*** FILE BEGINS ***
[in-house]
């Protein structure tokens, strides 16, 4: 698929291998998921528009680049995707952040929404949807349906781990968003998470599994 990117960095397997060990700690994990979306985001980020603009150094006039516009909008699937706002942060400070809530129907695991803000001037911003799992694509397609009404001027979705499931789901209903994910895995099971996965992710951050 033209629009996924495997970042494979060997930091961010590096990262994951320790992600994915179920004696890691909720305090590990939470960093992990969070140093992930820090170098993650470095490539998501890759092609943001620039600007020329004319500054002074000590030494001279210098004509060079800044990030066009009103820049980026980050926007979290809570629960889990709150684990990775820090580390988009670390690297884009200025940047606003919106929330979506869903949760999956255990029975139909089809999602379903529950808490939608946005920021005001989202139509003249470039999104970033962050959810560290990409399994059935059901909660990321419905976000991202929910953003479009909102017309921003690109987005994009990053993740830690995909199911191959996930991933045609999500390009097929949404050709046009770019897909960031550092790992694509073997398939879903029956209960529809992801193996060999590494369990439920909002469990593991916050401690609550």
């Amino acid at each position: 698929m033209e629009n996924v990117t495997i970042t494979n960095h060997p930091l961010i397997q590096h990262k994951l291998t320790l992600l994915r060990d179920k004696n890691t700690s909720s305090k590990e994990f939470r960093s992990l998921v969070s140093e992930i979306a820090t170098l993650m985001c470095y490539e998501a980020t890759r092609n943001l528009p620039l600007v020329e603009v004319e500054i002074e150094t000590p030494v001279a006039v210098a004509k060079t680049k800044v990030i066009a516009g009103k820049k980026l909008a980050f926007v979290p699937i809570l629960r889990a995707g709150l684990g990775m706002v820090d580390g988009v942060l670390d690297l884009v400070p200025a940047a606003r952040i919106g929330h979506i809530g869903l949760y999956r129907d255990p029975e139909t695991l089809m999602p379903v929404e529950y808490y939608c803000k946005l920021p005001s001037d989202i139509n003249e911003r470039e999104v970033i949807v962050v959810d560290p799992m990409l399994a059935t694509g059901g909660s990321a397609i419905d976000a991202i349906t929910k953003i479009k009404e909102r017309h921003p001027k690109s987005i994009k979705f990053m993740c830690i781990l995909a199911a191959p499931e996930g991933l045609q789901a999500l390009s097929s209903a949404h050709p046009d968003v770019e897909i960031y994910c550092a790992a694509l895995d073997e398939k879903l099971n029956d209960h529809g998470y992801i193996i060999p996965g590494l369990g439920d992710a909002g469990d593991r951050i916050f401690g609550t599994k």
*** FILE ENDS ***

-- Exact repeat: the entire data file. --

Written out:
[in-house]
């Protein structure tokens, strides 16, 4: 698929291998998921528009680049995707952040929404949807349906781990968003998470599994 990117960095397997060990700690994990979306985001980020603009150094006039516009909008699937706002942060400070809530129907695991803000001037911003799992694509397609009404001027979705499931789901209903994910895995099971996965992710951050 033209629009996924495997970042494979060997930091961010590096990262994951320790992600994915179920004696890691909720305090590990939470960093992990969070140093992930820090170098993650470095490539998501890759092609943001620039600007020329004319500054002074000590030494001279210098004509060079800044990030066009009103820049980026980050926007979290809570629960889990709150684990990775820090580390988009670390690297884009200025940047606003919106929330979506869903949760999956255990029975139909089809999602379903529950808490939608946005920021005001989202139509003249470039999104970033962050959810560290990409399994059935059901909660990321419905976000991202929910953003479009909102017309921003690109987005994009990053993740830690995909199911191959996930991933045609999500390009097929949404050709046009770019897909960031550092790992694509073997398939879903029956209960529809992801193996060999590494369990439920909002469990593991916050401690609550």
């Amino acid at each position: 698929m033209e629009n996924v990117t495997i970042t494979n960095h060997p930091l961010i397997q590096h990262k994951l291998t320790l992600l994915r060990d179920k004696n890691t700690s909720s305090k590990e994990f939470r960093s992990l998921v969070s140093e992930i979306a820090t170098l993650m985001c470095y490539e998501a980020t890759r092609n943001l528009p620039l600007v020329e603009v004319e500054i002074e150094t000590p030494v001279a006039v210098a004509k060079t680049k800044v990030i066009a516009g009103k820049k980026l909008a980050f926007v979290p699937i809570l629960r889990a995707g709150l684990g990775m706002v820090d580390g988009v942060l670390d690297l884009v400070p200025a940047a606003r952040i919106g929330h979506i809530g869903l949760y999956r129907d255990p029975e139909t695991l089809m999602p379903v929404e529950y808490y939608c803000k946005l920021p005001s001037d989202i139509n003249e911003r470039e999104v970033i949807v962050v959810d560290p799992m990409l399994a059935t694509g059901g909660s990321a397609i419905d976000a991202i349906t929910k953003i479009k009404e909102r017309h921003p001027k690109s987005i994009k979705f990053m993740c830690i781990l995909a199911a191959p499931e996930g991933l045609q789901a999500l390009s097929s209903a949404h050709p046009d968003v770019e897909i960031y994910c550092a790992a694509l895995d073997e398939k879903l099971n029956d209960h529809g998470y992801i193996i060999p996965g590494l369990g439920d992710a909002g469990d593991r951050i916050f401690g609550t599994k």